Firstly, people’s relationship with urbanism is changing with a rejection of car-dependency among young and old generations. No surprise as cars cost too much money and sit idle 94% of their time. Limerick can respond in ways few “old” cities can do.

Secondly, with Ireland’s population approaching 6.5 million by 2050, Dublin can no longer absorb such growth. Regional cities have to play a greater role and Government is finally making increasing noises of understanding this.

Thirdly, with the merger of our councils, decisions are made for the greater good.

And, finally, this time, Limerick is coming from a position of strength not weakness, with more diversified industries, a more diverse population, ever greater numbers of third level students but most importantly an increasing self-confidence about who we are and what we are capable of doing.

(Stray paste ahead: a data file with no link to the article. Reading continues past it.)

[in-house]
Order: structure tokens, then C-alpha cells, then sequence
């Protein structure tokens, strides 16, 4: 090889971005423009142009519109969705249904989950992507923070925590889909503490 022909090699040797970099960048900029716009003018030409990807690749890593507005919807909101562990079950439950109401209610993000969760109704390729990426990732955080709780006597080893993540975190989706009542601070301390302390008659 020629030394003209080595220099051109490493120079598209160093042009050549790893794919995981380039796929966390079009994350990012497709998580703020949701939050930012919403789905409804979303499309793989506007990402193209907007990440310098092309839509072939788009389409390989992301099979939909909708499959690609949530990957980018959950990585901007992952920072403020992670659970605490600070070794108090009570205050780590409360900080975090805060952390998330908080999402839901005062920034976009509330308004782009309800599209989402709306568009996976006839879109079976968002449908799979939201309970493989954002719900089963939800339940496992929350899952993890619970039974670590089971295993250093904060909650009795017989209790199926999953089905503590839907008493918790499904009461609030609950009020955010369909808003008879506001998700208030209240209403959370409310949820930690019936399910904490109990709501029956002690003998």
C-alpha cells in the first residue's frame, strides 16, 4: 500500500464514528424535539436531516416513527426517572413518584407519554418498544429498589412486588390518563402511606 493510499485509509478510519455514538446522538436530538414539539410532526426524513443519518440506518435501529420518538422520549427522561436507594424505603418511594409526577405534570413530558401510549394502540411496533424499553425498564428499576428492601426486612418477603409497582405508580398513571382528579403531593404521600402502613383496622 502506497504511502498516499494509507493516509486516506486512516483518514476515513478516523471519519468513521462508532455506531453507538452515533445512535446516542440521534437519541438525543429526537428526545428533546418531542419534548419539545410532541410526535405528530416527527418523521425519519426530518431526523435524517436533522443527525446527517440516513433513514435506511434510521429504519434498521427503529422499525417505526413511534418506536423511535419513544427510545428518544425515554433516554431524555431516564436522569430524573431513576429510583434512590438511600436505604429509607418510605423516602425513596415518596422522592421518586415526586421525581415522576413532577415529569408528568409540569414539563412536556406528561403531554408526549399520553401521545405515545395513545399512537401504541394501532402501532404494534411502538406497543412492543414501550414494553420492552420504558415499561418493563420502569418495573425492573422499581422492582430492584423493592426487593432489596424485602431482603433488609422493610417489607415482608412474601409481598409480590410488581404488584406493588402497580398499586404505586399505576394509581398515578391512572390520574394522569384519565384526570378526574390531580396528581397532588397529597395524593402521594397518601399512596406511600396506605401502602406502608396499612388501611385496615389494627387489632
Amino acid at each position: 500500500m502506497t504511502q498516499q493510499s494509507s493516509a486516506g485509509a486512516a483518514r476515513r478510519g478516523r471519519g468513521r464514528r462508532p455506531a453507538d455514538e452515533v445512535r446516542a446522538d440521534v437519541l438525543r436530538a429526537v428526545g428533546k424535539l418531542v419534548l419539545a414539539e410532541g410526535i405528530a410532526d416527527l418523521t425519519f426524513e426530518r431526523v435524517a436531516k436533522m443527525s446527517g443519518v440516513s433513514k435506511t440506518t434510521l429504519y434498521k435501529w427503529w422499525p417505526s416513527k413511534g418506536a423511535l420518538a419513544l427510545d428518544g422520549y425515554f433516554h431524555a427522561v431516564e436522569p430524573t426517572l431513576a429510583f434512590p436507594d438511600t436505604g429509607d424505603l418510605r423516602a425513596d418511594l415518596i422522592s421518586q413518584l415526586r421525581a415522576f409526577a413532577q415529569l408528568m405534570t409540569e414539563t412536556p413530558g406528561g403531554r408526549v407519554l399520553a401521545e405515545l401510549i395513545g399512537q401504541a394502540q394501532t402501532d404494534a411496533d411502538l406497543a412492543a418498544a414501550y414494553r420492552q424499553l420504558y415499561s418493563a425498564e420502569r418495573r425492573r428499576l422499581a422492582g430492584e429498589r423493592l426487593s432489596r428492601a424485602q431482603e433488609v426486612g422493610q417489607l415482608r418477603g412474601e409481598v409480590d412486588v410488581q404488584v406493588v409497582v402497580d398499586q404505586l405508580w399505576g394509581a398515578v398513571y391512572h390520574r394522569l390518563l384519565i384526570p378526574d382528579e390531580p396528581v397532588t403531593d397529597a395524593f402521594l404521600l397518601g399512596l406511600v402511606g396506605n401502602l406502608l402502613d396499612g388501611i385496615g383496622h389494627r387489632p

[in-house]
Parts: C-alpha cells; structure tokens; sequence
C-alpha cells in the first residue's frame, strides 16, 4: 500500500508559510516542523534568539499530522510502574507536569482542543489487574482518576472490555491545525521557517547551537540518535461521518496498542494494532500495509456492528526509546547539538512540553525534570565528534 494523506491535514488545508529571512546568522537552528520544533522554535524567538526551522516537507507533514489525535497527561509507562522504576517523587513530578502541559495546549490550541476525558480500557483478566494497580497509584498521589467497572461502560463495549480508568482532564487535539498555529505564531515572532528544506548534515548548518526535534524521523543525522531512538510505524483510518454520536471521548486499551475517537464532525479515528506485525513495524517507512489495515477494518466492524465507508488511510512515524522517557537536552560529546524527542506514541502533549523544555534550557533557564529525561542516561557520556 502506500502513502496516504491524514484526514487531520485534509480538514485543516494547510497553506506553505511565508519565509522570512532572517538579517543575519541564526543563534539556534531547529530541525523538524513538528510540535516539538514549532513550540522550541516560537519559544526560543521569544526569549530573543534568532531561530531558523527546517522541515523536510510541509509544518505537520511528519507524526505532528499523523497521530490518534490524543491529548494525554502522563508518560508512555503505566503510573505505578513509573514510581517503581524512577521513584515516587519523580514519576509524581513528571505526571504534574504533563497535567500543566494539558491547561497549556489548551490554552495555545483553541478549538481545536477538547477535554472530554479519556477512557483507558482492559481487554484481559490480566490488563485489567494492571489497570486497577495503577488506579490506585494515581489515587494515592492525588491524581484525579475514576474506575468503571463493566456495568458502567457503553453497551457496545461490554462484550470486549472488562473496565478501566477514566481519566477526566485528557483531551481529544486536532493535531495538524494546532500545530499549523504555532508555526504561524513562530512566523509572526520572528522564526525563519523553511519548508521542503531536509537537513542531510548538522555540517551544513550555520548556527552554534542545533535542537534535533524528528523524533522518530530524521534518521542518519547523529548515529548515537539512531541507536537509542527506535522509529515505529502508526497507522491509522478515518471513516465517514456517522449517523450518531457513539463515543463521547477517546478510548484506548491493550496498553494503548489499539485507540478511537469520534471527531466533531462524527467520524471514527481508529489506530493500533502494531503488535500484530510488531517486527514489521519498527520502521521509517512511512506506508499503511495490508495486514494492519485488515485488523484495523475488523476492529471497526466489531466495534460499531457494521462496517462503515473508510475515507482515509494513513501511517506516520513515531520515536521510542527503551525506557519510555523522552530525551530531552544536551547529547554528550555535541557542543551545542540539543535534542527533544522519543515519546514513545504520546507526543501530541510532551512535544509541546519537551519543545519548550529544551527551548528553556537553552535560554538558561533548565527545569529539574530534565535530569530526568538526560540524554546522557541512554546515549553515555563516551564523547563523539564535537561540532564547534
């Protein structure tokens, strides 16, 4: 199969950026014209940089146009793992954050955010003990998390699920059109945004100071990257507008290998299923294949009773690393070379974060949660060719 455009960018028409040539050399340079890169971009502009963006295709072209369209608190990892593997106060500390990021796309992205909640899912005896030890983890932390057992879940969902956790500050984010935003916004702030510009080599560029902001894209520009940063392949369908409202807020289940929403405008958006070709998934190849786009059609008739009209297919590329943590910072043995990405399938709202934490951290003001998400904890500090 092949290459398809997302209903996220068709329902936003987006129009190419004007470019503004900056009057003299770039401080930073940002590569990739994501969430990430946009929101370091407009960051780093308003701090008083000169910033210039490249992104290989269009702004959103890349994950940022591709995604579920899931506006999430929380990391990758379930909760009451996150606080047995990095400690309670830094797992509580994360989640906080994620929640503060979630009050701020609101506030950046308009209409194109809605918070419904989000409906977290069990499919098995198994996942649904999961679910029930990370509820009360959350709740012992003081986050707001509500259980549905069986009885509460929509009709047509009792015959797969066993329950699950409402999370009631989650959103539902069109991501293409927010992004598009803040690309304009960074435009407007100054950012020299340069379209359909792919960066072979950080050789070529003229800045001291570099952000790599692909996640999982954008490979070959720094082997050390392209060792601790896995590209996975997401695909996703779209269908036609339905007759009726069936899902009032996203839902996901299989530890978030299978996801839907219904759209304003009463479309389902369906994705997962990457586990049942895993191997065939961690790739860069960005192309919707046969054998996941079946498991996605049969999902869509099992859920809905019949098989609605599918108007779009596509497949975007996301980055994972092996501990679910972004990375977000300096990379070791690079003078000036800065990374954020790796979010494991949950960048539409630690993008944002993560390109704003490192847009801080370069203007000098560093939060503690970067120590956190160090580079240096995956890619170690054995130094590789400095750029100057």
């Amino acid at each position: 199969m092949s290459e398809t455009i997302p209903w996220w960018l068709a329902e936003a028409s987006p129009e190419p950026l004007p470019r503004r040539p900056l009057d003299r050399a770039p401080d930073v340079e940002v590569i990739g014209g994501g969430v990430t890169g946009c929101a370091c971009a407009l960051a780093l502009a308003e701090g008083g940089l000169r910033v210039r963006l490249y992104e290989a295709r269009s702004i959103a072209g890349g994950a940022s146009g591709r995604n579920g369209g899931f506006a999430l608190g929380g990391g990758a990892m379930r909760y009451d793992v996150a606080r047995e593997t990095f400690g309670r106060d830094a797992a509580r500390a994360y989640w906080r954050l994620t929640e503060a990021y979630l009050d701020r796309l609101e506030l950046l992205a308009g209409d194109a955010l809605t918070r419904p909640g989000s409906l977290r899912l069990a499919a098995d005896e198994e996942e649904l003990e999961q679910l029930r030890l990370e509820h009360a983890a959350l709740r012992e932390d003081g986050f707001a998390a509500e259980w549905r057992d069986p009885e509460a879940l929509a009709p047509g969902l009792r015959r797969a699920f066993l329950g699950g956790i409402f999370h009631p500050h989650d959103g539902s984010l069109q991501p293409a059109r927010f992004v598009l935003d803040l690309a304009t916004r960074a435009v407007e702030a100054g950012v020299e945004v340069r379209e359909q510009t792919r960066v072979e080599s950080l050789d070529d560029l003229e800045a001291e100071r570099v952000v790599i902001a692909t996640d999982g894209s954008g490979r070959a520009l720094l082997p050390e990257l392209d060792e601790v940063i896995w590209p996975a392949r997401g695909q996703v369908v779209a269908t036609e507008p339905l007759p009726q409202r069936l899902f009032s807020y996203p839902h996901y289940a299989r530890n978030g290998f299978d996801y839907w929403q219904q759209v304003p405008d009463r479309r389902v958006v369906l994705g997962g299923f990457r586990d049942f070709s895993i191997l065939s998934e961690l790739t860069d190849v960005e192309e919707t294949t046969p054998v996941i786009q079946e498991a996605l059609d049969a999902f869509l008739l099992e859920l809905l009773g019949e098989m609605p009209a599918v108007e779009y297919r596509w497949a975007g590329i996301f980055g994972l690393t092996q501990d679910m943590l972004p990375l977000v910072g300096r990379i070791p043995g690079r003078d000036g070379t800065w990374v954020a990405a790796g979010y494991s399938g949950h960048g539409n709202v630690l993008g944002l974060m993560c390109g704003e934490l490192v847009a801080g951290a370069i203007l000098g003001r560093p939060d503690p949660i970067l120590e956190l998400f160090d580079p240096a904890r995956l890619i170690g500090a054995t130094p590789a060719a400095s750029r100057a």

It may take time to get to such a level, but we can and must bravely advance plan now for 300,000 or more inhabitants rather than play the usual game of catch-up we see so often in Ireland.

We can avoid the problems other cities have had with success and growth.

Making decisions now for scale changes the way we look at decisions and the compromises to be made.

Rather than battling for example with increasing annual traffic patterns, can we be the first Irish city to deliver affordable and highly desirable walkable housing with excellent public transport and reject the car-dependent suburban growth model that has begun to choke up many of our other cities.

That will plant the seed of success for many generations to come, allow for affordable expansion and build on our geographical strengths by delivering a highly desirable alternative Irish city.

We know how in medieval times, the decision to build King John’s castle and the walled city gave Limerick City a major role.

We know how again in the 19th century, plans were being put into place at scale to allow Limerick to once more play a major role until disrupted by the famine.

Recently, I came across a Georgian map of Limerick from 1837. It was news to me, their plans included a weir to control flooding and an embankment and an esplanade so that people would have a long riverside walk for pleasure.